from the Globe and Mail,
The Toronto Maple Leafs, for example, rewarded Colaiacovo for playing his best game in their uniform by sending him back to their American Hockey League farm team the next day. They did it not to punish him, but to save a grand total of $9,544.44 (all figures U.S.) against the salary cap. What matters in the NHL is not where you stand under the cap at the start of the season, but where you are at the end of the season. Every day a player is on the active roster is a day's salary counted against the cap, which means teams that are close to the cap or run into injuries have to be extra frugal. Ditto for those such as the Leafs who will want to fix a problem -- their defence -- at the trade deadline. The $9,544.44, Leafs general manager John Ferguson said, "will be worth a lot more on that day, March 9, than it is today."
from North Jersey,
"Everything has to get going now," Brodeur said Thursday after practice at South Mountain Arena. "It's been a long time. The excuse about getting used to the rules, everything is out the window now. We're digging ourselves a hole and teams around us are winning. It's going to be tougher and tougher if we don't start being accountable for the way we play, the way we take penalties, the way our special teams work." Although Devils coach Larry Robinson said he would hold Brodeur out until Saturday afternoon's rematch with the Capitals at Continental Arena - and rookie Ari Ahonen was told to be ready to make his first NHL start today - Brodeur plans to play in both games of the home-and-home series after testing his knee during a strenuous practice Thursday. "I was doing everything I wanted," he said. "I made a point to make the third and fourth effort on shots just to see how everything is going to be. This was the first full practice where I had my own net and a lot of work. I was practicing a lot of things, so it was good. "I'm ready to go."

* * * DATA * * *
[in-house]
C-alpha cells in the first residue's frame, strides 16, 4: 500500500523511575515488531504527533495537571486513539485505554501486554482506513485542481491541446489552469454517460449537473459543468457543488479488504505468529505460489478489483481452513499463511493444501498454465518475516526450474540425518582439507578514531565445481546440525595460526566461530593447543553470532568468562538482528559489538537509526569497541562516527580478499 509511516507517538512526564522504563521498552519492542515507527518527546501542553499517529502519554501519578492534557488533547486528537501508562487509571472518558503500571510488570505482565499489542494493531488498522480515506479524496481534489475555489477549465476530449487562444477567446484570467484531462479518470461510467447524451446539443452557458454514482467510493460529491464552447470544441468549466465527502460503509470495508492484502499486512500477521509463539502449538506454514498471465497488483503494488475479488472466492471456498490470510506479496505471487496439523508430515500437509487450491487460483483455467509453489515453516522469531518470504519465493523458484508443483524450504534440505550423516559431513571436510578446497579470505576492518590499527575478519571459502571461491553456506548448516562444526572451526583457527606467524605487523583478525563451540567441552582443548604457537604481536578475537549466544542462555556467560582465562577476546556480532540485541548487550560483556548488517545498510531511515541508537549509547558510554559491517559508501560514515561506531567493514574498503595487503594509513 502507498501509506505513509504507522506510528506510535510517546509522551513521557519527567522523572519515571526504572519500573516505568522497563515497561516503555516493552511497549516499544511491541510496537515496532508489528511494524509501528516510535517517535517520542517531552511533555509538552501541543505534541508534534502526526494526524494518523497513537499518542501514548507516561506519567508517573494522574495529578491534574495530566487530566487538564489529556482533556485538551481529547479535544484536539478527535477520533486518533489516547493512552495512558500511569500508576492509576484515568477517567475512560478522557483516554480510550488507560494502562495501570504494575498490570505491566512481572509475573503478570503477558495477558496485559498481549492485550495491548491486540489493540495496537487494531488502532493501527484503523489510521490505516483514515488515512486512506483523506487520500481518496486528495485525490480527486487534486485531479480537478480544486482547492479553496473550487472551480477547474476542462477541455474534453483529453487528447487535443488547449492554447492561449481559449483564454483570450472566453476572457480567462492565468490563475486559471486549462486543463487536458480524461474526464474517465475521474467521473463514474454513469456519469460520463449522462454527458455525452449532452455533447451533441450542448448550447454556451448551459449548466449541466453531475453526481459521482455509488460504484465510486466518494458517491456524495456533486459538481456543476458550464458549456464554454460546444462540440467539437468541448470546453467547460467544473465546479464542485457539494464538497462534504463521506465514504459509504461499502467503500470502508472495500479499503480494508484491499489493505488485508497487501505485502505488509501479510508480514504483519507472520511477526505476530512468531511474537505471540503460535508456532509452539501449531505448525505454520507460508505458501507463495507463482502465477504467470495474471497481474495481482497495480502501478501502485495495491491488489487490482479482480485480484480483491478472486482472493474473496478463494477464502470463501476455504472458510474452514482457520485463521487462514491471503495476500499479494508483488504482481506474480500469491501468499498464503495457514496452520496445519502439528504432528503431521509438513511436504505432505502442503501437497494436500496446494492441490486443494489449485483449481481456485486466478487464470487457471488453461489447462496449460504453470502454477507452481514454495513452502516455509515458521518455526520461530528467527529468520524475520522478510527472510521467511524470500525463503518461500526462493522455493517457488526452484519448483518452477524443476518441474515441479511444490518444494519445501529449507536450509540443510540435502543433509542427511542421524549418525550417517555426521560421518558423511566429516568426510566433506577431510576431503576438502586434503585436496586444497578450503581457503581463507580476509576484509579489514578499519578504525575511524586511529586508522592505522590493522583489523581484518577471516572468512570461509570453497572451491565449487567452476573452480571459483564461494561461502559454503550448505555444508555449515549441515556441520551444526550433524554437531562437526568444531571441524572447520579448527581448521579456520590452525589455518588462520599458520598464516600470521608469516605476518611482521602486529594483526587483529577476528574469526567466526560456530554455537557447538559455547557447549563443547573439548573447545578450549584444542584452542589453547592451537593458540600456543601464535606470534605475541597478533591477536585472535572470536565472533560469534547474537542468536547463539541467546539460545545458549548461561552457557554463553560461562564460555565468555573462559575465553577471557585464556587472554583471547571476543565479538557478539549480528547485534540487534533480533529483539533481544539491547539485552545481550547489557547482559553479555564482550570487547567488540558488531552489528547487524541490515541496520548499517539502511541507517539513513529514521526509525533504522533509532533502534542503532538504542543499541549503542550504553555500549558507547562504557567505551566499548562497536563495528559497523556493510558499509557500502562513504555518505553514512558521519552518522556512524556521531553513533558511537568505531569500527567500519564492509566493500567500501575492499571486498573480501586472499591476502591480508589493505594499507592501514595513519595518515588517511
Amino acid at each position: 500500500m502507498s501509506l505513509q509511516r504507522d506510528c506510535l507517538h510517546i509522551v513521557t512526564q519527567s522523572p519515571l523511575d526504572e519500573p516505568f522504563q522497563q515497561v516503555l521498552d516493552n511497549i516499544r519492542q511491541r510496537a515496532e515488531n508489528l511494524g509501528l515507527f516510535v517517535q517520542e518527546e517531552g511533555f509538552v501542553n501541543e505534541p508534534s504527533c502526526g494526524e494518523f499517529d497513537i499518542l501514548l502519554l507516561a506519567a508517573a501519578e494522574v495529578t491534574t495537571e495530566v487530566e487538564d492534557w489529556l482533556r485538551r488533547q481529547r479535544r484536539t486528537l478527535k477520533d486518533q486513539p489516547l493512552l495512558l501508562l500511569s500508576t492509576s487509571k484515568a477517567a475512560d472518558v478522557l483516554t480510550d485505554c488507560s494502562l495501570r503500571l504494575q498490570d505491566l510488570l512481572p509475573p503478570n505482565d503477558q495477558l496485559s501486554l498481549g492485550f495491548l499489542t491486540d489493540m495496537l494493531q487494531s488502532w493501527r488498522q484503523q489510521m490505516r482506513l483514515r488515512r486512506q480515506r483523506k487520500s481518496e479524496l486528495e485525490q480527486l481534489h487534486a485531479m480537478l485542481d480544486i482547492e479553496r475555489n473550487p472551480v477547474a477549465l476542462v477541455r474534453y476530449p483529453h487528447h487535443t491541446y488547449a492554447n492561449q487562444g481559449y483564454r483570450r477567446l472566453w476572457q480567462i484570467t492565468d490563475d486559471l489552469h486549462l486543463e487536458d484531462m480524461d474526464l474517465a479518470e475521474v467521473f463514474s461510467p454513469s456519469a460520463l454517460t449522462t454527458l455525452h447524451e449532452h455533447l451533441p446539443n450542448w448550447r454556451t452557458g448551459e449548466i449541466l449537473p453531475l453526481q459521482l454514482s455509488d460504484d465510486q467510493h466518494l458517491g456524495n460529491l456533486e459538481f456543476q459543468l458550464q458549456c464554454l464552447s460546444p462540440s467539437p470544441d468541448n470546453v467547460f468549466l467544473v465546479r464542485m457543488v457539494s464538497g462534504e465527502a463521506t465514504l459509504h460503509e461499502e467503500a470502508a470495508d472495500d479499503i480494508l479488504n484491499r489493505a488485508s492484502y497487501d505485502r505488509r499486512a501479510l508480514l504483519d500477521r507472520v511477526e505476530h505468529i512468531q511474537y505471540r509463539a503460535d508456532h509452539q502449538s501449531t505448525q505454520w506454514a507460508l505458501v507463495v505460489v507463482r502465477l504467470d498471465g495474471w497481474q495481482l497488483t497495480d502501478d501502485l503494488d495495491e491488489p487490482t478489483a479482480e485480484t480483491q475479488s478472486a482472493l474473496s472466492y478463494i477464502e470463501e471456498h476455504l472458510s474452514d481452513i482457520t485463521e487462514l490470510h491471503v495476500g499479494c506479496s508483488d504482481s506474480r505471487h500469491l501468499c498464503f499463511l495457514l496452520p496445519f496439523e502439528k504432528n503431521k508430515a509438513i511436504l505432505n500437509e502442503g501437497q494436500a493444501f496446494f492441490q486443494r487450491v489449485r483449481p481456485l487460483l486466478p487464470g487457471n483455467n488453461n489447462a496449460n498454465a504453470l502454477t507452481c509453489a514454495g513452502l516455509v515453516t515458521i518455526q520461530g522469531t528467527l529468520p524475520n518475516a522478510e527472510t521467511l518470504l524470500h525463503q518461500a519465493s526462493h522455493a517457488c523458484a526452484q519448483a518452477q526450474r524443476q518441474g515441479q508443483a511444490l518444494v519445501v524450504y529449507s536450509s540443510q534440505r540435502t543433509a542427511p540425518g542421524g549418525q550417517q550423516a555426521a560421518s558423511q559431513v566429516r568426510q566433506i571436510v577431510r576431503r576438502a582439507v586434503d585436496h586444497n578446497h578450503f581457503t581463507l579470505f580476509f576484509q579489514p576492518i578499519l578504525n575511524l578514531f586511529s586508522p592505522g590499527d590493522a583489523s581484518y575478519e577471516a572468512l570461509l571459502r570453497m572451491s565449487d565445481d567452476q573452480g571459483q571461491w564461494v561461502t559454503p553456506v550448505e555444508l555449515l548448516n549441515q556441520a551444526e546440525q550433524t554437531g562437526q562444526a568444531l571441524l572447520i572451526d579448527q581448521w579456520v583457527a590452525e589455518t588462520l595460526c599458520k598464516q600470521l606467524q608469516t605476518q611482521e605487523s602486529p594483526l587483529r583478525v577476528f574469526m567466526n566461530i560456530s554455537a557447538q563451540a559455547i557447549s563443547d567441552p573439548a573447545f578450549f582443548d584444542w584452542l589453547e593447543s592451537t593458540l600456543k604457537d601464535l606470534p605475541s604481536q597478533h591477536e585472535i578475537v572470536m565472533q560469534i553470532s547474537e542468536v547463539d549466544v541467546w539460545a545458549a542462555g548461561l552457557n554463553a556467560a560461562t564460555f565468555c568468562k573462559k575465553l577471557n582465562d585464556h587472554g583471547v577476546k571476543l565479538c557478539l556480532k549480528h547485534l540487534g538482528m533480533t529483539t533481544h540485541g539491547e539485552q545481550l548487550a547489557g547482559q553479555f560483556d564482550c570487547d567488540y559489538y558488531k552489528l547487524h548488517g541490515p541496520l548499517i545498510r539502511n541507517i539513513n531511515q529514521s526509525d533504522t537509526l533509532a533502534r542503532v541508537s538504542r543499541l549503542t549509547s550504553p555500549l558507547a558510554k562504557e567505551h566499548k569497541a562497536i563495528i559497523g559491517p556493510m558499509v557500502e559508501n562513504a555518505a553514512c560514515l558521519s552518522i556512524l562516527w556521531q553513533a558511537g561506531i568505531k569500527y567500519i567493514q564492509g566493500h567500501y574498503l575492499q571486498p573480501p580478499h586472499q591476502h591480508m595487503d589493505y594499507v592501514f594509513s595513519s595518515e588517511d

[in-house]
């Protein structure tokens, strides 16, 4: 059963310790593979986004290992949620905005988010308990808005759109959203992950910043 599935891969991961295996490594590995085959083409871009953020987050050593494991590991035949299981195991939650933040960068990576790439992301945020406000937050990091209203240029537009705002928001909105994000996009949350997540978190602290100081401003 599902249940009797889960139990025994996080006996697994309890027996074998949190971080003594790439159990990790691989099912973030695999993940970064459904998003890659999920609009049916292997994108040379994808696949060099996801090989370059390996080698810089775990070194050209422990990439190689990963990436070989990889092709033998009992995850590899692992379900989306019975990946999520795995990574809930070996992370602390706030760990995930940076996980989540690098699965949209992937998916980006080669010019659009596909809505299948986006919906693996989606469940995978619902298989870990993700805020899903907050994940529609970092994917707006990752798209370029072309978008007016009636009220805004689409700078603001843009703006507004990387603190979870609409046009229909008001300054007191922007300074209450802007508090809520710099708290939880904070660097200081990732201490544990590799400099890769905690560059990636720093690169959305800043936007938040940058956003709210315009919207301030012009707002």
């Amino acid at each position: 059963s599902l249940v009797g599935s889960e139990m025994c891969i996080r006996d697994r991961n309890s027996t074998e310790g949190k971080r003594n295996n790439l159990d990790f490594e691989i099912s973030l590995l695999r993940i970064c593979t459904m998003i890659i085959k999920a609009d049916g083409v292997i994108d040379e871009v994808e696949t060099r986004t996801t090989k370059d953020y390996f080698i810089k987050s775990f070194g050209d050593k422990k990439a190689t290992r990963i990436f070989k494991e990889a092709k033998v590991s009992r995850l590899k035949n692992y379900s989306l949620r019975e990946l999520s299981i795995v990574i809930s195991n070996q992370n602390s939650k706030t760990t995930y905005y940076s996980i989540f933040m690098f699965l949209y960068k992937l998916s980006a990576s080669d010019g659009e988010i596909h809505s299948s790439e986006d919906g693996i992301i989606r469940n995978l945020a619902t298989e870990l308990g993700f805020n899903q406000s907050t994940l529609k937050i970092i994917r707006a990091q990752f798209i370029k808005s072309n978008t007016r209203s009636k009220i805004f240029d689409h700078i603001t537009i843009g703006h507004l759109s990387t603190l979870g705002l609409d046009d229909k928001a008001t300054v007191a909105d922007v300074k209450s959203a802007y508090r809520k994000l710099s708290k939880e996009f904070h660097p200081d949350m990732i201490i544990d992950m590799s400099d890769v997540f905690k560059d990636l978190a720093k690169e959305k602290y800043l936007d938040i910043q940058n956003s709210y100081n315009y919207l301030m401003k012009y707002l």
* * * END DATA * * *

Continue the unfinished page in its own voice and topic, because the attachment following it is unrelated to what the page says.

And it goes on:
from the Toronto Star,
In its Nov. 28 issue, Forbes reports that the Leafs are the most valuable team in the NHL at $325 million (all figures U.S., unless otherwise indicated), that their operating income has been $85 million over the past five years and that the 86 per cent increase in the value of the franchise over that time is tops in the league. Ozanian (Forbes writer) predicted the viability of at least two NHL franchises will become a relevant topic very soon. "The two places where I think there will not be teams in two years are Carolina and Atlanta," Ozanian said, "and I still need more convincing in Florida and Nashville."read on update 7:40am, related story- The Business of Hockey, from Forbes,
Since the early 1990s, the National Hockey League has undergone a major transformation: rapid expansion, two nasty labor wars and teams relocating from Canada to the southern United States. Result: huge losses and falling television ratings. After canceling the 2004-05 season, the owners enter this year armed with control of player salaries, and the league's best players can more fully showcase their talents, thanks to new rules designed to remove player interference and speed up the game.
from the St. Louis Post-Dispatch,
Keith Tkachuk looked happy to be on the ice Thursday, even if it was only a practice. "It's a good sign, but I've still got a ways to go," said Tkachuk, who has been out since suffering a rib injury Oct. 15 against Nashville. (An MRI taken Oct. 28 revealed Tkachuk had three nondisplaced cracked ribs.) "It's getting better each day, but it's still pretty sore. I'll do all I can out there without re-aggravating it."
About Kukla's Korner Hockey
Paul Kukla founded Kukla’s Korner in 2005 and the site has since become the must-read site on the ‘net for all the latest happenings around the NHL.
From breaking news to in-depth stories around the league, KK Hockey is updated with fresh stories all day long and will bring you the latest news as quickly as possible.